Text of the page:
Describe the mknod command and when you’d use it.

Sharad Jaiswal
Written by Sharad Jaiswal

Posted On: Aug 26, 2018

 

    1 Answer Written

  •  Sharad Jaiswal
    Posted by jyothi

    The mknod command creates device special files or fifos.

    mknod was originally used to create the character and block devices that populate /dev/. Nowadays software like udev automatically creates and removes device nodes on the virtual filesystem when the corresponding hardware is detected by the kernel, but originally /dev was just a directory in / that was populated during install.

    So yes, in case of a near complete disaster causing the /dev virtual filesystem not to load and/or udev failing spectacularly, using mknod to painstakingly repopulate at least a rudimentary device tree to get something back up can be done... But yeah, that's sysadmin horror story time. Personally, I recommend a rescue USB stick or CD.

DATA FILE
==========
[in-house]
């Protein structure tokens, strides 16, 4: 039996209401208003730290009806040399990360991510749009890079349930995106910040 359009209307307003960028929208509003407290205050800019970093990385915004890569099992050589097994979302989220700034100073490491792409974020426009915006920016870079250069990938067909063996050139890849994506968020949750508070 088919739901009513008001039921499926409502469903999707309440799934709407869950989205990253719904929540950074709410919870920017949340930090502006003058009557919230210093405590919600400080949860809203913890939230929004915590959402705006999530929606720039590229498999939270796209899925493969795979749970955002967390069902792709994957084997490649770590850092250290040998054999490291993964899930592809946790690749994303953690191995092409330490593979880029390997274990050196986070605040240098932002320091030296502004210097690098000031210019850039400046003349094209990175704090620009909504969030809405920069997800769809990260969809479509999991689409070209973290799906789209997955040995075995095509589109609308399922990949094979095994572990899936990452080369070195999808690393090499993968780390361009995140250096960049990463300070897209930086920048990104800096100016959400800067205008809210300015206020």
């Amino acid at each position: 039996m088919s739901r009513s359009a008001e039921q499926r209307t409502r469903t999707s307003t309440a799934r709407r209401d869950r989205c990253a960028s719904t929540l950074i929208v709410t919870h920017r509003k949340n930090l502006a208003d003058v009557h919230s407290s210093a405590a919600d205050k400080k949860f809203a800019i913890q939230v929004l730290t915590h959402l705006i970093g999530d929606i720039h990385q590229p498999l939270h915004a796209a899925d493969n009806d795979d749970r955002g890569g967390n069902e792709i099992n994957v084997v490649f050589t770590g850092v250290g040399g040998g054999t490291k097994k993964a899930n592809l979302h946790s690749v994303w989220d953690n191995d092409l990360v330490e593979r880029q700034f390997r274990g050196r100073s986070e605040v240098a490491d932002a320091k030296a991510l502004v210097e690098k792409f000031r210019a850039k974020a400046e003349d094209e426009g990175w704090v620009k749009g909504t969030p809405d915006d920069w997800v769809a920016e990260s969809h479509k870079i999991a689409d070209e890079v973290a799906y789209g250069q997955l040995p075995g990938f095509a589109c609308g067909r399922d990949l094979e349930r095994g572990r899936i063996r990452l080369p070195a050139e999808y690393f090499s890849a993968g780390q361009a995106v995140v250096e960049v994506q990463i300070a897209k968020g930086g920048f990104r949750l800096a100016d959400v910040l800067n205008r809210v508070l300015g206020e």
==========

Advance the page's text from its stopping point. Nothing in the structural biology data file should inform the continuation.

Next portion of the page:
Aside from creating named pipes, I can't think of a single possible day-to-day use for it that an end user would need to concern themselves with -- and even that is stretching the definition of 'day to day use'.

    Source: https://unix.stackexchange.com/questions/10723/what-is-the-mknod-command-used-for

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